ALBUM REVIEW: The John Butler Trio “April Uprising”

Label: Because

Release Date: 05.04.2010

The famous dreadlocks may have gone, but John Butler returns for his fifth studio album as “The John Butler Trio”.

As with previous albums there is a change in the lineup with bassist Byron Luiters coming in and the return of Nicky Bomba to the fold once again. Across five albums there have been eight different members, not including Butler, and it has to be said that the confidence of these changes has meant that you are never bored with JBT.

“April Uprising” is a testament to Butler’s individuality and strength of character. It builds on all of Butler’s influences from roots, dancehall and rock with tracks like ‘Take Me’ reminding you of a Jimi Hendrix-esque vibe that he has not so much created, but captured. It would be easy to suggest that all JBT tracks are politically motivated, but this album is testament to Butler’s ability to just play the music.

The album opens with ‘Revolution’ which is 5 minutes of engaging listening. There is an urge to fast-forward through the build up, but DO NOT touch that button! The slow building intensity is refreshing for some reason, and beyond the political undertones there is a sense of joyful sorrow.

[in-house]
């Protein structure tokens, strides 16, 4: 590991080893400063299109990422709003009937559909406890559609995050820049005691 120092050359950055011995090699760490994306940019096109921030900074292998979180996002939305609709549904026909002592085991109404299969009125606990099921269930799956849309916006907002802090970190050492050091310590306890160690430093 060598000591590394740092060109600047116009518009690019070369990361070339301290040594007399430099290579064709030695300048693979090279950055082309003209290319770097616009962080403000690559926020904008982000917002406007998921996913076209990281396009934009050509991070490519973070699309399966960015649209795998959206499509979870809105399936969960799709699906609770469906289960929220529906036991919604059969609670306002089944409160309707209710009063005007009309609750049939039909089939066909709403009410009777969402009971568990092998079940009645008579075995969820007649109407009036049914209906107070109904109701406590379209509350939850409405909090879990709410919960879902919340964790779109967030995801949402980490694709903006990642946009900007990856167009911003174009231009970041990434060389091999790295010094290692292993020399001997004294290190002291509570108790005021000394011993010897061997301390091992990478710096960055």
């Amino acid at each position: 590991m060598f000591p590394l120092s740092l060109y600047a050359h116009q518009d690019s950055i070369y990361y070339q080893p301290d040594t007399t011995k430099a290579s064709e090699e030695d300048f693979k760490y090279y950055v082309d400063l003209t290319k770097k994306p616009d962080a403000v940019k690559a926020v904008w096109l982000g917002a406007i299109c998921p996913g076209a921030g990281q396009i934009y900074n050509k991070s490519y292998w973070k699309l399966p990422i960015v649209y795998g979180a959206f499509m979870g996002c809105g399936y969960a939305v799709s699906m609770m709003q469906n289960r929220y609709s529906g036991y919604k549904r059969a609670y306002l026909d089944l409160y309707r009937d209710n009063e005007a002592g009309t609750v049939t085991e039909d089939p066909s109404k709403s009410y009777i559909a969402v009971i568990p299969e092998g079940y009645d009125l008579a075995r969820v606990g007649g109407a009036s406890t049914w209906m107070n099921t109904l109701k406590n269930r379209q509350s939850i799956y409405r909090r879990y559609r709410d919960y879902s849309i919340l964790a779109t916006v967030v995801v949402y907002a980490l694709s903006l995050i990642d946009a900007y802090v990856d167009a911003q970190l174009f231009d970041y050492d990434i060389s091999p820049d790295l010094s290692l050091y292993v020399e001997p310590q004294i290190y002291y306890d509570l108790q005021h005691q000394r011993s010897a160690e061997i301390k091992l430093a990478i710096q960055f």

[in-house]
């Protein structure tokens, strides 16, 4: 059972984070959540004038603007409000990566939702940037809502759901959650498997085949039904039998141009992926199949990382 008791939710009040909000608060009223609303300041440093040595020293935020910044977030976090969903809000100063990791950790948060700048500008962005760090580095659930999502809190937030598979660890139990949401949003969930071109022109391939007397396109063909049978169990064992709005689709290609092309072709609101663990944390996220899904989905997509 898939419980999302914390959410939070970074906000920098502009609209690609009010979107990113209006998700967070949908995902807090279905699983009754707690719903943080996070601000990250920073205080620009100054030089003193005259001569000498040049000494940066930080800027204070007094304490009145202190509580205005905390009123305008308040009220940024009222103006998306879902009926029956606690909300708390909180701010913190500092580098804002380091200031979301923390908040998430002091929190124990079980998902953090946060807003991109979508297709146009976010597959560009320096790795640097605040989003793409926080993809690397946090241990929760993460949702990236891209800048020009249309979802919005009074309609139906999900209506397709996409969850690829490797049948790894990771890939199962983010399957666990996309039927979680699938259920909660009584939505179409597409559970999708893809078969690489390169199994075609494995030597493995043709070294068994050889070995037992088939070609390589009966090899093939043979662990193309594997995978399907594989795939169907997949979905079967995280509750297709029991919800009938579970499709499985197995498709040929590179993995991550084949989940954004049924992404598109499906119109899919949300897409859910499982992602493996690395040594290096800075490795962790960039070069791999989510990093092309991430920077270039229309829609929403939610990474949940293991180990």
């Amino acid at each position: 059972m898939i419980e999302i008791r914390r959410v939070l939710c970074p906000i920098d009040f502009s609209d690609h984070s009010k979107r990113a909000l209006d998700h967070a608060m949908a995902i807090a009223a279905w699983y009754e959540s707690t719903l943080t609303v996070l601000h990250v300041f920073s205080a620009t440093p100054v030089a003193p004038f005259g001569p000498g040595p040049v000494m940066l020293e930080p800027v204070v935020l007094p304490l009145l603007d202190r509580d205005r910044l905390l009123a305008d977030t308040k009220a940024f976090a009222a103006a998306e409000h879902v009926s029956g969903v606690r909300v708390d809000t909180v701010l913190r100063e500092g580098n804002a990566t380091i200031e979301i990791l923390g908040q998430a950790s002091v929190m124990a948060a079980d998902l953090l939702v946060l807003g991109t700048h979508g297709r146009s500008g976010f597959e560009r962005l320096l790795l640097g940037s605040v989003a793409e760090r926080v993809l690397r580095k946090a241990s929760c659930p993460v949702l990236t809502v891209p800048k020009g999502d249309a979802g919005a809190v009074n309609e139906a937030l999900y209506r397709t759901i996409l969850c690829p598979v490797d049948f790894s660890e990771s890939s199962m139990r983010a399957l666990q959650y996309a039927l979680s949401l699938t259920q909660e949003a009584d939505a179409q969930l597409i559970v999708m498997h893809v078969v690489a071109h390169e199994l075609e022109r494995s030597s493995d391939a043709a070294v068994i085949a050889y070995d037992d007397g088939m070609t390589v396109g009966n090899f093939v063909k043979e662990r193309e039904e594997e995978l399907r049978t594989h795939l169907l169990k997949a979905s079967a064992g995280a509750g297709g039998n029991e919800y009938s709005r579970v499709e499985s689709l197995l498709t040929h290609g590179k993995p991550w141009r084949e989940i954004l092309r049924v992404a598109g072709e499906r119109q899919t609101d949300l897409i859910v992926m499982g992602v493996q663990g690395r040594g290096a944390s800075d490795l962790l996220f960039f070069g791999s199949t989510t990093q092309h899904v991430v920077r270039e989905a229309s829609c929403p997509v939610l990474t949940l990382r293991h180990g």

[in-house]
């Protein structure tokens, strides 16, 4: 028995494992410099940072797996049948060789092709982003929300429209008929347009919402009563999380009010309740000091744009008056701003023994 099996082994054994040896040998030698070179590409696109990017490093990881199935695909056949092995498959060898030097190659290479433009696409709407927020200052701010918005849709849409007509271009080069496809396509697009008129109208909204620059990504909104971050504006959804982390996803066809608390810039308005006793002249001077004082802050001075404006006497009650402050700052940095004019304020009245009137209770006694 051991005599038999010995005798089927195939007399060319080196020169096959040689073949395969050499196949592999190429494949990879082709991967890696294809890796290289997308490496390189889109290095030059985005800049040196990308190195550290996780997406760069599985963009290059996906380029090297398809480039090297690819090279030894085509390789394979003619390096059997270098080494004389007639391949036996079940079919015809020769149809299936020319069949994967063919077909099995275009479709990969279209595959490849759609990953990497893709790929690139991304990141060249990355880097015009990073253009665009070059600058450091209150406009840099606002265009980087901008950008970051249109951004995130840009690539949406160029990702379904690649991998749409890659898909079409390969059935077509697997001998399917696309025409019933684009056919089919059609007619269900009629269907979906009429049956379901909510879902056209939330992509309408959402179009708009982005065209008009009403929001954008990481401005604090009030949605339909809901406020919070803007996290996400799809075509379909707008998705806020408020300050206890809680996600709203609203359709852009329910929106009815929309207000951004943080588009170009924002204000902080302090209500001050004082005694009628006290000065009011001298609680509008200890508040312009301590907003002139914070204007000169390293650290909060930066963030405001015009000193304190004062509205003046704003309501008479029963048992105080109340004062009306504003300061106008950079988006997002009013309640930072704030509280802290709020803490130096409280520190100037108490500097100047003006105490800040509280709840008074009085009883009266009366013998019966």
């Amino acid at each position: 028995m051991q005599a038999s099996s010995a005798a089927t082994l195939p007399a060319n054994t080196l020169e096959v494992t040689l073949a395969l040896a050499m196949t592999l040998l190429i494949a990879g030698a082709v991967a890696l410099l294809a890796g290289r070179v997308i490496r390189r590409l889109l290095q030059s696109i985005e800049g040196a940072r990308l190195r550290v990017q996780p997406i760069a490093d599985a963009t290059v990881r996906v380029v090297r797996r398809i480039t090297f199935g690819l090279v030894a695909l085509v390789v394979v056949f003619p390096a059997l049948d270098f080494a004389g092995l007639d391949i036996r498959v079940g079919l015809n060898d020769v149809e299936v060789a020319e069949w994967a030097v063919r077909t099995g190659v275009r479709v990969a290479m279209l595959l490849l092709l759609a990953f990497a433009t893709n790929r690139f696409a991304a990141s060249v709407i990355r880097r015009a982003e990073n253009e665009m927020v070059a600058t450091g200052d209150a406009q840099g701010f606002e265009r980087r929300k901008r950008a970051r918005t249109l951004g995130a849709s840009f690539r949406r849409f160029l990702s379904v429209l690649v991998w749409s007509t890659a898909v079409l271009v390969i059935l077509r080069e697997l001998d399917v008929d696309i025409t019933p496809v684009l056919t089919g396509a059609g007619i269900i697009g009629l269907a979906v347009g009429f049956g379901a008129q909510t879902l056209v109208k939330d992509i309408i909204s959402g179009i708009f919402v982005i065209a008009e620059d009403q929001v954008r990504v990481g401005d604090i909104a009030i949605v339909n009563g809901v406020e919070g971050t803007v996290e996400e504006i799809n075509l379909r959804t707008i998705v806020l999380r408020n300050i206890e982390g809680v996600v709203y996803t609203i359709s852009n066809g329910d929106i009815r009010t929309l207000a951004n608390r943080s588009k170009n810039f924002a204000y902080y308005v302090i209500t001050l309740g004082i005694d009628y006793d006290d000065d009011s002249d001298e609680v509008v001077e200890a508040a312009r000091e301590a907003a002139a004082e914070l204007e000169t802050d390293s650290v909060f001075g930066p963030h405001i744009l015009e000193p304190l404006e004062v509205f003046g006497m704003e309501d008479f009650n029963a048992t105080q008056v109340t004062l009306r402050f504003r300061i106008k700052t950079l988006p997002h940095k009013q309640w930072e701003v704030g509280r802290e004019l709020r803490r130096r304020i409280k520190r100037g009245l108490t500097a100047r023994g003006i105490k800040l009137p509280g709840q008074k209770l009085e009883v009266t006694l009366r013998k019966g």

‘Don’t Wanna See Your Face’ challenges you to not get up and dance – you won’t win that one by the way. Whilst ‘C’Mon Now’ and ‘Close to You’ are both up tempo affairs which exemplify how impressive Butler is on this album. The former track is more reminiscent of the rocky roots influences, but the latter is a pure rock track with Butler’s distinctive voice driving straight through it. Comparisons could be made with certain US and Canadian bands, but that would be unfair to Butler, and the John Butler Trio deserve better.

Where “April Uprising” starts with a track of joyful sorrow building every moment, ‘A Star Is Born’ is something completely different. In some ways it never really gets started, and the listener could feel robbed, but you are left in this quiet happiness.

Listening to the album from start to finish there isn’t anything tangible to fault. Maybe a few tracks are lost amongst the louder, more rockier numbers, but that does not take anything away from each individual track’s composition. The innovation of Butler, runs through the album, with everything that the listener could hope for in 60 minutes.

Rating: 4.5/5
Reviewer: Constantinos Kypridemos


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